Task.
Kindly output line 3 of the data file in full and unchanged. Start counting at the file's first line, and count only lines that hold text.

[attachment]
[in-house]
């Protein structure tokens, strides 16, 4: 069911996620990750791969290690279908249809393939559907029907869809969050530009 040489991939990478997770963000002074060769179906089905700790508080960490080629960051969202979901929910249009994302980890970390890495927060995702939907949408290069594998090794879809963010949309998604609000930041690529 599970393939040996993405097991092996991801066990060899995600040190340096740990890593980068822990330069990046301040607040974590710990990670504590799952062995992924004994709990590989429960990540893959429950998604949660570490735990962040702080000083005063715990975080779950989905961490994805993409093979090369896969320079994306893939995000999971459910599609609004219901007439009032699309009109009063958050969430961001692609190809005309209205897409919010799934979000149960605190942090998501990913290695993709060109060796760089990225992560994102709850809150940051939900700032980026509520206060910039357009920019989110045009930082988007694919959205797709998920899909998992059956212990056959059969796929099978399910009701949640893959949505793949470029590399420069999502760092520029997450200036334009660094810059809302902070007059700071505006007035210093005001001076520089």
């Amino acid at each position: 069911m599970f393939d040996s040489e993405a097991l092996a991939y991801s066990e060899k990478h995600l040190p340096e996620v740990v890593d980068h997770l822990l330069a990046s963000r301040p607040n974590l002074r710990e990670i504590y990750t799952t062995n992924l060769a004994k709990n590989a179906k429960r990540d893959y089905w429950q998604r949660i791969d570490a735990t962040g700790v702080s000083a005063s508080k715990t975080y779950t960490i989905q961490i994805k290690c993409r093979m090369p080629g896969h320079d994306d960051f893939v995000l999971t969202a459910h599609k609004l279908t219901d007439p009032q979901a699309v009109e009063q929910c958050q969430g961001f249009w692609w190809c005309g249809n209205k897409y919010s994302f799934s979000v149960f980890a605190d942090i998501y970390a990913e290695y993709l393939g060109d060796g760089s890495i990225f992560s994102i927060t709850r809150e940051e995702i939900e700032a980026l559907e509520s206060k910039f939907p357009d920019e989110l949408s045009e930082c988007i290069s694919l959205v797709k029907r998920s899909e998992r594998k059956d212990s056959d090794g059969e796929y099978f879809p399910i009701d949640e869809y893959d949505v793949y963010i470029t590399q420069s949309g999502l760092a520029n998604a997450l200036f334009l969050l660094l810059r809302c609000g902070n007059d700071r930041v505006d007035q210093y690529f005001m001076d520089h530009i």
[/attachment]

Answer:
């Amino acid at each position: 069911m599970f393939d040996s040489e993405a097991l092996a991939y991801s066990e060899k990478h995600l040190p340096e996620v740990v890593d980068h997770l822990l330069a990046s963000r301040p607040n974590l002074r710990e990670i504590y990750t799952t062995n992924l060769a004994k709990n590989a179906k429960r990540d893959y089905w429950q998604r949660i791969d570490a735990t962040g700790v702080s000083a005063s508080k715990t975080y779950t960490i989905q961490i994805k290690c993409r093979m090369p080629g896969h320079d994306d960051f893939v995000l999971t969202a459910h599609k609004l279908t219901d007439p009032q979901a699309v009109e009063q929910c958050q969430g961001f249009w692609w190809c005309g249809n209205k897409y919010s994302f799934s979000v149960f980890a605190d942090i998501y970390a990913e290695y993709l393939g060109d060796g760089s890495i990225f992560s994102i927060t709850r809150e940051e995702i939900e700032a980026l559907e509520s206060k910039f939907p357009d920019e989110l949408s045009e930082c988007i290069s694919l959205v797709k029907r998920s899909e998992r594998k059956d212990s056959d090794g059969e796929y099978f879809p399910i009701d949640e869809y893959d949505v793949y963010i470029t590399q420069s949309g999502l760092a520029n998604a997450l200036f334009l969050l660094l810059r809302c609000g902070n007059d700071r930041v505006d007035q210093y690529f005001m001076d520089h530009i």